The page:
# Coriolis Force in a Merry go Round

Suppose there is a person standing in a Merry go Round, which is rotating at a constant angular velocity $\vec \omega$. He experiences, of course, a centripetal acceleration $\vec a_{cen}$ and has some tangental velocity $\vec v_{tan}$.

This person now starts to walk in a circular path against the direction of rotation with a velocity $\vec v$ with respect to the Merry go Round. From an inertial frame of reference outside the Merry go Round, an observer should notice a Coriolis acceleration pointing radially outwards, given by $\vec a_{coriolis}=2 (\vec \omega \times \vec v)$.

If $2|\vec v|=|\vec v_{tan}|$ then the Coriolis acceleration would be equal and opposite to the centripetal acceleration and the observer in the inertial frame of reference would see this person standing still.

If $2|\vec v|>|\vec v_{tan}|$ then the Coriolis acceleration is greater than the centripel acceleration and the person would move in a spiral with an increasing radius against the direction of rotation of the Merry go Round, as seen from the inertial frame of reference.

Is this reasoning correct?

• Why would an observer, outside the merry-go-round, in an inertial frame of reference, need to invoke a fictitious force. Commented Apr 20, 2014 at 14:32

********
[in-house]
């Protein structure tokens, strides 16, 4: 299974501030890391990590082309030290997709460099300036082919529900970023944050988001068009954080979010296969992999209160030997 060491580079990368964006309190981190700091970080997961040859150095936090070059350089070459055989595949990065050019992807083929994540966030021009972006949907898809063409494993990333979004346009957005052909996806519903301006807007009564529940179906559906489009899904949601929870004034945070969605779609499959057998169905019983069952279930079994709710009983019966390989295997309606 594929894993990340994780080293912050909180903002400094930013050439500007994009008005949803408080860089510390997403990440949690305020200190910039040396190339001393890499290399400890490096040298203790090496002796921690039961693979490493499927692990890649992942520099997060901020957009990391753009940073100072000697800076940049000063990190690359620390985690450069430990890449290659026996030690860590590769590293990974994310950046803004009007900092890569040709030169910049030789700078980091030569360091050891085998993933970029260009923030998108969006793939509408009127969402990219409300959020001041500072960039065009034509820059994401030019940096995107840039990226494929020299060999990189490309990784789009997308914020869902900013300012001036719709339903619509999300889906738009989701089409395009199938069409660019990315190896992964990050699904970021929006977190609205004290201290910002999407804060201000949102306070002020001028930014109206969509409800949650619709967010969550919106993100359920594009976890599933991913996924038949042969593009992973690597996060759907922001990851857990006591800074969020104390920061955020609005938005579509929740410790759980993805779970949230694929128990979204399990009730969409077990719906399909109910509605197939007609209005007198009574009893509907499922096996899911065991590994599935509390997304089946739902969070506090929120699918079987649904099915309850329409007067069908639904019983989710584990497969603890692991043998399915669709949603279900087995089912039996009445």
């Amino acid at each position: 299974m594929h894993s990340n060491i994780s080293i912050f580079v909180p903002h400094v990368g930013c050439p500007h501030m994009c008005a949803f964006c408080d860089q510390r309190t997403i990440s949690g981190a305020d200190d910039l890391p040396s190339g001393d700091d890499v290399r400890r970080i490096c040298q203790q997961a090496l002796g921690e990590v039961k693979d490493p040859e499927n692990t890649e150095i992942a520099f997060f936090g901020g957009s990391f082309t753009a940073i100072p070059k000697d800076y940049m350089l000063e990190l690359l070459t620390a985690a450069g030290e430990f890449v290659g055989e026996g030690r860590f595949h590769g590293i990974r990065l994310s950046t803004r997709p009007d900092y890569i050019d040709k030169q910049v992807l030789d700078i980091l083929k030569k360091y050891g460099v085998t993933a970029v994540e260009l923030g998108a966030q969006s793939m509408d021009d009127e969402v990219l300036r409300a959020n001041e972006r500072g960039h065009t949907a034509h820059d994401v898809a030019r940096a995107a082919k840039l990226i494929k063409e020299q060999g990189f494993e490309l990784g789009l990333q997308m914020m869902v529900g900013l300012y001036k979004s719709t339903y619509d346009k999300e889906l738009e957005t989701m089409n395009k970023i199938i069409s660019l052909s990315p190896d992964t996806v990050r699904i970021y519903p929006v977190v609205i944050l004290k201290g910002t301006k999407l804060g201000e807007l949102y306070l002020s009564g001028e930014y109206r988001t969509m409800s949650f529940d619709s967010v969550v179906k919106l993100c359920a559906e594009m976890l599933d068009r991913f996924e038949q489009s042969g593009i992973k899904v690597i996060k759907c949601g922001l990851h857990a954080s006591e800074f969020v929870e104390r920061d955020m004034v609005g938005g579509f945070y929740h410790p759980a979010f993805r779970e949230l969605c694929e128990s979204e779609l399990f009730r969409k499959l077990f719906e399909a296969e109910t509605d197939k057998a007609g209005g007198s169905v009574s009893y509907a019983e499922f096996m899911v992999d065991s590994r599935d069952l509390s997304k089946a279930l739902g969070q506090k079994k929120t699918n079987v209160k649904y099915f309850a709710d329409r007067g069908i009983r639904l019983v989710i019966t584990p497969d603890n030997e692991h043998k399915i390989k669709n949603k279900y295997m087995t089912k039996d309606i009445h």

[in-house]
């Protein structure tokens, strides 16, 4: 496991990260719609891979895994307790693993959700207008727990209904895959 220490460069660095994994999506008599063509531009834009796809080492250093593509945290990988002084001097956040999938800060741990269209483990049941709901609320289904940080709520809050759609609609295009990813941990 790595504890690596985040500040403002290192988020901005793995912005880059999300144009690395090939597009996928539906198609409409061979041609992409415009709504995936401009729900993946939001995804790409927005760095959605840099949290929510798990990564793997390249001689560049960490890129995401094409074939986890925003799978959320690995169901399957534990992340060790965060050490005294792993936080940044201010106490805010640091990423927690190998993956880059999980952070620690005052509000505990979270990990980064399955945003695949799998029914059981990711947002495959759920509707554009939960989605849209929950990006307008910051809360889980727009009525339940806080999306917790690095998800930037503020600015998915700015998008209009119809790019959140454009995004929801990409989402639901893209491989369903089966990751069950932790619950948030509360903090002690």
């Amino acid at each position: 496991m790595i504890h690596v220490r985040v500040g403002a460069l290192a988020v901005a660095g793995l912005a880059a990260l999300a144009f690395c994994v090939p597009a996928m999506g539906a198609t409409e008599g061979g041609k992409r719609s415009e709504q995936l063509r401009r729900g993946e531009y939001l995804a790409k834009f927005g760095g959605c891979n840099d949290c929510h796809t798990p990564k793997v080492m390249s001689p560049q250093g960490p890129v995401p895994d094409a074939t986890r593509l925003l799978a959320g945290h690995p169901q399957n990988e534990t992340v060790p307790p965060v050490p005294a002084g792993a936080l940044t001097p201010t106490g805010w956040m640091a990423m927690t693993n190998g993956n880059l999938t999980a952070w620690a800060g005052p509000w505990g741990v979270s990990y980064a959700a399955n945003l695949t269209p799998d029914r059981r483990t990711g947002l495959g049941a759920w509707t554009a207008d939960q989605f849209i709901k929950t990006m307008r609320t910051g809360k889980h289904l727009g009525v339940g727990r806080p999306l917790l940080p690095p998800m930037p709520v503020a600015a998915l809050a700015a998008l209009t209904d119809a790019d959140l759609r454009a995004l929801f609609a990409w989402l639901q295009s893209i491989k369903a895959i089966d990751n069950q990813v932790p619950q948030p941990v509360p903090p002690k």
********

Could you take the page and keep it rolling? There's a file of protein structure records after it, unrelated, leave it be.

• @User58220 I thought an observer in an inertial frame of reference would introduce the Coriolis acceleration to explain what happens in another frame of reference that's moving and rotating. This is, if $O$ represents the non-inertial frame of reference and $O'$ the inertial frame of reference, a particle $P$ seen from $O'$ would have and acceleration $\vec a_{P|O'} = \vec a_{O|O'} + \vec a_{P|O} + \vec \alpha \times \vec{OP} + \vec \omega \times (\vec \omega \times \vec{OP}) + 2(\vec \omega \times \vec v_{P|O})$. Is this correct? Commented Apr 20, 2014 at 15:10

• So what you say is that the centripetal acceleration would be $\vec a = \frac{(\vec v_{tan}- \vec v)^2}{r}$ after he starts walking. But will the Coriolis acceleration be present/have any effect on the motion, as seen from the inertial frame of reference? Commented Apr 20, 2014 at 18:19
• Could this be because in the inertial frame of reference the walker would not be rotating, thus the term $2(\omega \times v)$ is ignored? Commented Apr 20, 2014 at 18:52